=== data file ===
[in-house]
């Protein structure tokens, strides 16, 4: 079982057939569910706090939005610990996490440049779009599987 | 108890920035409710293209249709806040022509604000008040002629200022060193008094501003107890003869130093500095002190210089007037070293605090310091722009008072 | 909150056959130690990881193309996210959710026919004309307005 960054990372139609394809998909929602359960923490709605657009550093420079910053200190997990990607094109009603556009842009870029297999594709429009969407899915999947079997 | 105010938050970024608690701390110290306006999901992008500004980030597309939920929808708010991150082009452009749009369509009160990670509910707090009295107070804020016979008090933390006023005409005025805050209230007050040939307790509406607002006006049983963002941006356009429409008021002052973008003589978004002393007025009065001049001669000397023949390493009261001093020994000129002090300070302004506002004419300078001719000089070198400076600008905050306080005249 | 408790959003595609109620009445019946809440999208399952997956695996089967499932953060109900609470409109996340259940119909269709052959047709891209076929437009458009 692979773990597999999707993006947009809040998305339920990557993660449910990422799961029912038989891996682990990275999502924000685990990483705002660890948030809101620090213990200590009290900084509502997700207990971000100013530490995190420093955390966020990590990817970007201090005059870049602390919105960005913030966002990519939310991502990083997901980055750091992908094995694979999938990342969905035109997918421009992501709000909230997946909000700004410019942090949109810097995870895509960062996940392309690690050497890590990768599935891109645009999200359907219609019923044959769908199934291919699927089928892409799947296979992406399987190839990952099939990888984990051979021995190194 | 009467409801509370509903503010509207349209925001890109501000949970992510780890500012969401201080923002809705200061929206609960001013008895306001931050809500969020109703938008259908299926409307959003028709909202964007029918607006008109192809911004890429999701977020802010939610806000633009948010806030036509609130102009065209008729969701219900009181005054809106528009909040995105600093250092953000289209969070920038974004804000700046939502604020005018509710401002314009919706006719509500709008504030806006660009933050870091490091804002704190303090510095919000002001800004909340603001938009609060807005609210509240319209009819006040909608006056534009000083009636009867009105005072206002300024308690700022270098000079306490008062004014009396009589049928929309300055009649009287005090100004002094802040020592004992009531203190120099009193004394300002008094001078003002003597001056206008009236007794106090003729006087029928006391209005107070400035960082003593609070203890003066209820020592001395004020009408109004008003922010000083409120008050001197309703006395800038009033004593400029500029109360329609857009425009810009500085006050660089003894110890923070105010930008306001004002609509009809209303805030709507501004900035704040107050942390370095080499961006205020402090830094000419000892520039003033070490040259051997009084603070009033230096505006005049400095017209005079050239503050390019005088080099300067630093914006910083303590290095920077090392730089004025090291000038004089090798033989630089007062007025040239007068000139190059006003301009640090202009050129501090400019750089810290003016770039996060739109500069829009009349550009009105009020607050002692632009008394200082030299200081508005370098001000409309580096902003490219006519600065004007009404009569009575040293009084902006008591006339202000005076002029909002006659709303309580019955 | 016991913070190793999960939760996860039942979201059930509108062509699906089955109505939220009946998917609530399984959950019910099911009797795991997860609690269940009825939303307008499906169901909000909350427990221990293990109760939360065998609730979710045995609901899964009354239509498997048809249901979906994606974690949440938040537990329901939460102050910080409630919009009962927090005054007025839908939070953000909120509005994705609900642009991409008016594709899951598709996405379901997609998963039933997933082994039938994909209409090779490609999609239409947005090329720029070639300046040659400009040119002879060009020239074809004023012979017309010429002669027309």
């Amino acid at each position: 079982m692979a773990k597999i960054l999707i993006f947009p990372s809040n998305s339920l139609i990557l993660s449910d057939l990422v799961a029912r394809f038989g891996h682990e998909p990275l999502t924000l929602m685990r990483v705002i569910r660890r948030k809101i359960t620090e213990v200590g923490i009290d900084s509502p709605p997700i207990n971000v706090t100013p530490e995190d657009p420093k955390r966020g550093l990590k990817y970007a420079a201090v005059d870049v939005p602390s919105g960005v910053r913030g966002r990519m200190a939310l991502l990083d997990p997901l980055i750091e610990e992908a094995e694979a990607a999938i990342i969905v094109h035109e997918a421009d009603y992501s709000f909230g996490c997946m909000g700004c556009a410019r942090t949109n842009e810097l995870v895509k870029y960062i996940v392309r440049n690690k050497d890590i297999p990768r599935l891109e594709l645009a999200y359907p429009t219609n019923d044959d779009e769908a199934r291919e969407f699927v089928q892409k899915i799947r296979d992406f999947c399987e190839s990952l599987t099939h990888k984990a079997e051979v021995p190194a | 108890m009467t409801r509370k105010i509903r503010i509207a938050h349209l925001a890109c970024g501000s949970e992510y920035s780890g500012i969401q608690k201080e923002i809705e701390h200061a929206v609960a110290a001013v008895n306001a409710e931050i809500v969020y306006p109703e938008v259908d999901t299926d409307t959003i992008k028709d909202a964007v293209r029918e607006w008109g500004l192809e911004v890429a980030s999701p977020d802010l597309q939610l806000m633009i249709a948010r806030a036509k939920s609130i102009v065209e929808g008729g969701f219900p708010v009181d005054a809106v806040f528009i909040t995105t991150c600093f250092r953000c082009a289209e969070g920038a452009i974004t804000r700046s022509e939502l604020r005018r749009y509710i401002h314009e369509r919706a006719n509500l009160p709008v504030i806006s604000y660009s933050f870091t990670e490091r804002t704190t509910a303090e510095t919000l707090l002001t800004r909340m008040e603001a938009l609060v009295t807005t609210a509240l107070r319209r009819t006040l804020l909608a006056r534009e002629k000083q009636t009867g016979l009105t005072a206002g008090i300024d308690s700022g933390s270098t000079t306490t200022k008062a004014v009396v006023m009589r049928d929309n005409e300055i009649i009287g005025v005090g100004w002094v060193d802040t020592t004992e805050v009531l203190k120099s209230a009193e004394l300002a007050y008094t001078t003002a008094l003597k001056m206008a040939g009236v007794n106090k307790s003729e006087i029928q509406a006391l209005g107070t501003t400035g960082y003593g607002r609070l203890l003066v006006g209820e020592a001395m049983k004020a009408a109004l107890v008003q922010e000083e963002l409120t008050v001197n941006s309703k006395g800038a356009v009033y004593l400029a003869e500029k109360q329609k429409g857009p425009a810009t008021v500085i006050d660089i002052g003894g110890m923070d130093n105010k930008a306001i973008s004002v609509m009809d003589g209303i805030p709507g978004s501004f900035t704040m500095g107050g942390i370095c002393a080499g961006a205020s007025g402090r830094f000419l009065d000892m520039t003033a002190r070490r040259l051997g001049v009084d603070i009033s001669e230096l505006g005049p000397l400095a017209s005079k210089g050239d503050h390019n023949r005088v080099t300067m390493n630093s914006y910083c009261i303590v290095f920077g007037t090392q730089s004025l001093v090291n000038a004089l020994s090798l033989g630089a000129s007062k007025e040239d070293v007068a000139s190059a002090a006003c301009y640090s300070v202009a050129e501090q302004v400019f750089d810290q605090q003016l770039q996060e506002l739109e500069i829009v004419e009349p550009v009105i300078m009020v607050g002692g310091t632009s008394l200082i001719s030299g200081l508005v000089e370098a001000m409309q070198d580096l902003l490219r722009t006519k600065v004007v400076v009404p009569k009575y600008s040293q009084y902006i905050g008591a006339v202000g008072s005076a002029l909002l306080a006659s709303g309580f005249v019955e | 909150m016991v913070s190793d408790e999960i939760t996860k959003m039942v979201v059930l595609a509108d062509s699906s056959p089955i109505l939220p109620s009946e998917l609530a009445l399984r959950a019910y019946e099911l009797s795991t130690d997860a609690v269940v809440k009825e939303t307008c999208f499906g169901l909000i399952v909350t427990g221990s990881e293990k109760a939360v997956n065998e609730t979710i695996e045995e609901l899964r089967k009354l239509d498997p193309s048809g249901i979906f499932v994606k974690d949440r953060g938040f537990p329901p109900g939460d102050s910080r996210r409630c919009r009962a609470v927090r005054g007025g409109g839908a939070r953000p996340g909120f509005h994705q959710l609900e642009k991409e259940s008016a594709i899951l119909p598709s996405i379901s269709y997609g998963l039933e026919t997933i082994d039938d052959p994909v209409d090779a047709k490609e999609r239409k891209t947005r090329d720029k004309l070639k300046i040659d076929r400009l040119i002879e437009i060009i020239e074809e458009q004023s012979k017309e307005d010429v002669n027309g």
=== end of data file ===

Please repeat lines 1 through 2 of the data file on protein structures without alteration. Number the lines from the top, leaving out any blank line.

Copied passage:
[in-house]
């Protein structure tokens, strides 16, 4: 079982057939569910706090939005610990996490440049779009599987 | 108890920035409710293209249709806040022509604000008040002629200022060193008094501003107890003869130093500095002190210089007037070293605090310091722009008072 | 909150056959130690990881193309996210959710026919004309307005 960054990372139609394809998909929602359960923490709605657009550093420079910053200190997990990607094109009603556009842009870029297999594709429009969407899915999947079997 | 105010938050970024608690701390110290306006999901992008500004980030597309939920929808708010991150082009452009749009369509009160990670509910707090009295107070804020016979008090933390006023005409005025805050209230007050040939307790509406607002006006049983963002941006356009429409008021002052973008003589978004002393007025009065001049001669000397023949390493009261001093020994000129002090300070302004506002004419300078001719000089070198400076600008905050306080005249 | 408790959003595609109620009445019946809440999208399952997956695996089967499932953060109900609470409109996340259940119909269709052959047709891209076929437009458009 692979773990597999999707993006947009809040998305339920990557993660449910990422799961029912038989891996682990990275999502924000685990990483705002660890948030809101620090213990200590009290900084509502997700207990971000100013530490995190420093955390966020990590990817970007201090005059870049602390919105960005913030966002990519939310991502990083997901980055750091992908094995694979999938990342969905035109997918421009992501709000909230997946909000700004410019942090949109810097995870895509960062996940392309690690050497890590990768599935891109645009999200359907219609019923044959769908199934291919699927089928892409799947296979992406399987190839990952099939990888984990051979021995190194 | 009467409801509370509903503010509207349209925001890109501000949970992510780890500012969401201080923002809705200061929206609960001013008895306001931050809500969020109703938008259908299926409307959003028709909202964007029918607006008109192809911004890429999701977020802010939610806000633009948010806030036509609130102009065209008729969701219900009181005054809106528009909040995105600093250092953000289209969070920038974004804000700046939502604020005018509710401002314009919706006719509500709008504030806006660009933050870091490091804002704190303090510095919000002001800004909340603001938009609060807005609210509240319209009819006040909608006056534009000083009636009867009105005072206002300024308690700022270098000079306490008062004014009396009589049928929309300055009649009287005090100004002094802040020592004992009531203190120099009193004394300002008094001078003002003597001056206008009236007794106090003729006087029928006391209005107070400035960082003593609070203890003066209820020592001395004020009408109004008003922010000083409120008050001197309703006395800038009033004593400029500029109360329609857009425009810009500085006050660089003894110890923070105010930008306001004002609509009809209303805030709507501004900035704040107050942390370095080499961006205020402090830094000419000892520039003033070490040259051997009084603070009033230096505006005049400095017209005079050239503050390019005088080099300067630093914006910083303590290095920077090392730089004025090291000038004089090798033989630089007062007025040239007068000139190059006003301009640090202009050129501090400019750089810290003016770039996060739109500069829009009349550009009105009020607050002692632009008394200082030299200081508005370098001000409309580096902003490219006519600065004007009404009569009575040293009084902006008591006339202000005076002029909002006659709303309580019955 | 016991913070190793999960939760996860039942979201059930509108062509699906089955109505939220009946998917609530399984959950019910099911009797795991997860609690269940009825939303307008499906169901909000909350427990221990293990109760939360065998609730979710045995609901899964009354239509498997048809249901979906994606974690949440938040537990329901939460102050910080409630919009009962927090005054007025839908939070953000909120509005994705609900642009991409008016594709899951598709996405379901997609998963039933997933082994039938994909209409090779490609999609239409947005090329720029070639300046040659400009040119002879060009020239074809004023012979017309010429002669027309």